Alligator, American

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Alligator, American

The American alligator (Alligator mississippiensis ) is a member of the reptilian family Crocodylidae, which consists of 21 species found in tropical and subtropical regions throughout the world. It is a species that has been reclaimed from the brink of extinction .

Historically, the American alligator ranged in the Gulf and Atlantic coast states from Texas to the Carolinas, with rather large populations concentrated in the swamps and river bottomlands of Florida and Louisiana. From the late nineteenth century into the middle of the twentieth century, the population of this species decreased dramatically. With no restrictions on their activities, hunters killed alligators as pests or to harvest their skin, which was highly valued in the leather trade. The American alligator was killed in such great numbers that biologists predicted its probable extinction. It has been estimated that about 3.5 million of these reptiles were slaughtered in Louisiana between 1880 and 1930. The population was also impacted by the fad of selling young alligators as pets, principally in the 1950s.

States began to take action in the early 1960s to save the alligator from extinction. In 1963 Louisiana banned all legalized trapping , closed the alligator hunting season, and stepped up enforcement of game laws against poachers. By the time the Endangered Species Act was passed in 1973, the species was already experiencing a rapid recovery. Because of the successful re-establishment of alligator populations, its endangered classification was downgraded in several southeastern states, and there are now strictly regulated seasons that allow alligator trapping. Due to the persistent demand for its hide for leather goods and an increasing market for the reptile's meat, alligator farms are now both legal and profitable.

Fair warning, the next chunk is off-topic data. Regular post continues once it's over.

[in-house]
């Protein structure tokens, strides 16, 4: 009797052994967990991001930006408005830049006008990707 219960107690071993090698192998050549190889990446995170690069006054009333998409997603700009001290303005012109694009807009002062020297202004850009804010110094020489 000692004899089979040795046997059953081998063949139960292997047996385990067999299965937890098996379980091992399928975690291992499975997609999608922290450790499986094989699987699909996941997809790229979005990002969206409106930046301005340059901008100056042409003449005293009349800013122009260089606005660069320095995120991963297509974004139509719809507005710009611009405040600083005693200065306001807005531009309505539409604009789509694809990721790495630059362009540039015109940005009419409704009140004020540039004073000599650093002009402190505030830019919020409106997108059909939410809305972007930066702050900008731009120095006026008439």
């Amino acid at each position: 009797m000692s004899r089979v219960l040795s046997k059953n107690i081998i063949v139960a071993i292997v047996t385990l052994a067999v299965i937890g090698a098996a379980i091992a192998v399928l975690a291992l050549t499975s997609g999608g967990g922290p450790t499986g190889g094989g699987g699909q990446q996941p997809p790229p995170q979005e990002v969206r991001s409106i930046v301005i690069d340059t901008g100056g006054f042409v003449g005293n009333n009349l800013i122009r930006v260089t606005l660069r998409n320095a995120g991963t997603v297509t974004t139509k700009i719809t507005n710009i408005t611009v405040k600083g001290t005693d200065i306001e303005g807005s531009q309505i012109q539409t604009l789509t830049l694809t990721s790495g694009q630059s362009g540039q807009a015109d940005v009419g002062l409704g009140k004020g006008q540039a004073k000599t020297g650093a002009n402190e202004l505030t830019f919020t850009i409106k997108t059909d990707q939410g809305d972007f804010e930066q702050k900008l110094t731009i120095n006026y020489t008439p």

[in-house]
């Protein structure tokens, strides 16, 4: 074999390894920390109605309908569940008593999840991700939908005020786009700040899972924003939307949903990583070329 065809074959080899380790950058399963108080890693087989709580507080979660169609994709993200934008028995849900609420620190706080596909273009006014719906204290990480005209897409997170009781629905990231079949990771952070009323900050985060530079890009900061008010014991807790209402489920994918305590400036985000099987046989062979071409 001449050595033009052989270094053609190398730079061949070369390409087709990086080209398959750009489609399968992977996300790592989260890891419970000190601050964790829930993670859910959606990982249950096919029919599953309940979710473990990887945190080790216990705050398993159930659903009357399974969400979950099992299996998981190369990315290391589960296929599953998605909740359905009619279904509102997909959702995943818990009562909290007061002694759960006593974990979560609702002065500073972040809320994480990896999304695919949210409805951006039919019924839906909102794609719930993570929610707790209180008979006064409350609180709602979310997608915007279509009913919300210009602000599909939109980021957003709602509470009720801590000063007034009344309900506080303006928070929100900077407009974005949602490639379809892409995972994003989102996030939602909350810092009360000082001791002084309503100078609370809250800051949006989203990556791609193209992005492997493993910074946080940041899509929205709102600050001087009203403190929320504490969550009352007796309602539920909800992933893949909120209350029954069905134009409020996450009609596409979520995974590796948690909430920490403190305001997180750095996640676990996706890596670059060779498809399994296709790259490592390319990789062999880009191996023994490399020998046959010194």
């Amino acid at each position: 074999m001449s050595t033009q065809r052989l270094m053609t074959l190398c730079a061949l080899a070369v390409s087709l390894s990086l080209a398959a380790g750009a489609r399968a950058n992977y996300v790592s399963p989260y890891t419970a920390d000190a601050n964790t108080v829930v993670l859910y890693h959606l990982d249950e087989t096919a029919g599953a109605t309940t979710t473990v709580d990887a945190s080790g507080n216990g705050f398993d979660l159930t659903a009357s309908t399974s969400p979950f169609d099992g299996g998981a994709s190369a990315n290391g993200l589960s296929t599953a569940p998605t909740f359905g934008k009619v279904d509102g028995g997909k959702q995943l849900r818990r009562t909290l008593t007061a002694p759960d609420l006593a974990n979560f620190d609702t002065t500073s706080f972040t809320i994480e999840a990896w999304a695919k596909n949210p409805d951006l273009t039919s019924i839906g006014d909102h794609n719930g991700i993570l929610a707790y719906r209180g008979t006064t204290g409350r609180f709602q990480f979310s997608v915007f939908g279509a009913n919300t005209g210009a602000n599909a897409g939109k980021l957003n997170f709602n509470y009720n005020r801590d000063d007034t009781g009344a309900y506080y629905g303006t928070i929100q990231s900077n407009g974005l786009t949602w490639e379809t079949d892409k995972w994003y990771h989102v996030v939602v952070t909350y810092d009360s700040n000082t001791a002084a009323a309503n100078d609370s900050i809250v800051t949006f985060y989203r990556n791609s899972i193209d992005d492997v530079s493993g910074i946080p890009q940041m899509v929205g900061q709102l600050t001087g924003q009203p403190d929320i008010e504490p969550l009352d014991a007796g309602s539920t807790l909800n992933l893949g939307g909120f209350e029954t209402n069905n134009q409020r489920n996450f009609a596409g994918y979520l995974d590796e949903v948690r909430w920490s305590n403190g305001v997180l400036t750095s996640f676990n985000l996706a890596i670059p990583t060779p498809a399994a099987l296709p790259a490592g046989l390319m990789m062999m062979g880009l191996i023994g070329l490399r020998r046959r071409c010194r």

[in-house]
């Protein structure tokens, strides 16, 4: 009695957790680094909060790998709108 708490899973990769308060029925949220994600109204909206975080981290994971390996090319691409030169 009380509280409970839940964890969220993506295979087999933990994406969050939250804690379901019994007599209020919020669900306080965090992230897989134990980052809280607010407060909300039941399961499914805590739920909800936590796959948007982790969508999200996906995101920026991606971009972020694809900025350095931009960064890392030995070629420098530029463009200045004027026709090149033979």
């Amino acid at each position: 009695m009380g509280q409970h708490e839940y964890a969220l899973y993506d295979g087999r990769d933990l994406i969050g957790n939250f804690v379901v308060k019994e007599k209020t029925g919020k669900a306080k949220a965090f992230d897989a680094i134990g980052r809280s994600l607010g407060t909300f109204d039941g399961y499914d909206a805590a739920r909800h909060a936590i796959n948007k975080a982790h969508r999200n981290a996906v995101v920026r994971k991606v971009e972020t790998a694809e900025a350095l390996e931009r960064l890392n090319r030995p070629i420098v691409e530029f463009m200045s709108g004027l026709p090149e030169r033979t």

Human fascination with large, dangerous animals, along with the American alligator's near extinction, have made it one of North America's best studied reptile species. Population pressures, primarily resulting from being hunted so ruthlessly for decades, have resulted in a decrease in the maximum size attained by this species. The growth of a reptile is indeterminate, and they continue to grow as long as they are alive, but old adults from a century ago attained larger sizes than their counterparts do today. The largest recorded American alligator was an old male killed in January 1890, in Vermilion Parish, Louisiana, which measured 19.2 ft (6 m) long. The largest female ever taken was only about half that size.

Alligators do not reach sexual maturity until they are about 6 ft (1.3 m) long and nearly 10 years old. Females construct a nest mound in which they lay about 3550 eggs. The nest is usually 57 ft (1.52.1 m) in diameter and 23 ft (0.60.9 m) high, and decaying vegetation produces heat which keeps the eggs at a fairly constant temperature during incubation. The young stay with their mother through their first winter, striking out on their own when they are about
1.5 ft (0.5 m) in length.

[Eugene C. Beckham ]



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Dundee, H. A., and D. A. Rossman. The Amphibians and Reptiles of Louisiana. Baton Rouge: LSU Press, 1989.

Webb, G. J. W., S. C. Manolis, and P. J. Whitehead, eds. Wildlife Management: Crocodiles and Alligators. Chipping Norton, Australia: Surrey Beatty and Sons, 1987.


"Alligator mississippiensis in the Crocodilians, Natural History and Conservation." Florida Museum of Natural History. [cited May 2002] <>.
"The American Alligator." University of Florida, Gainesville. [cited May 2002]. <>.

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Alligator, American

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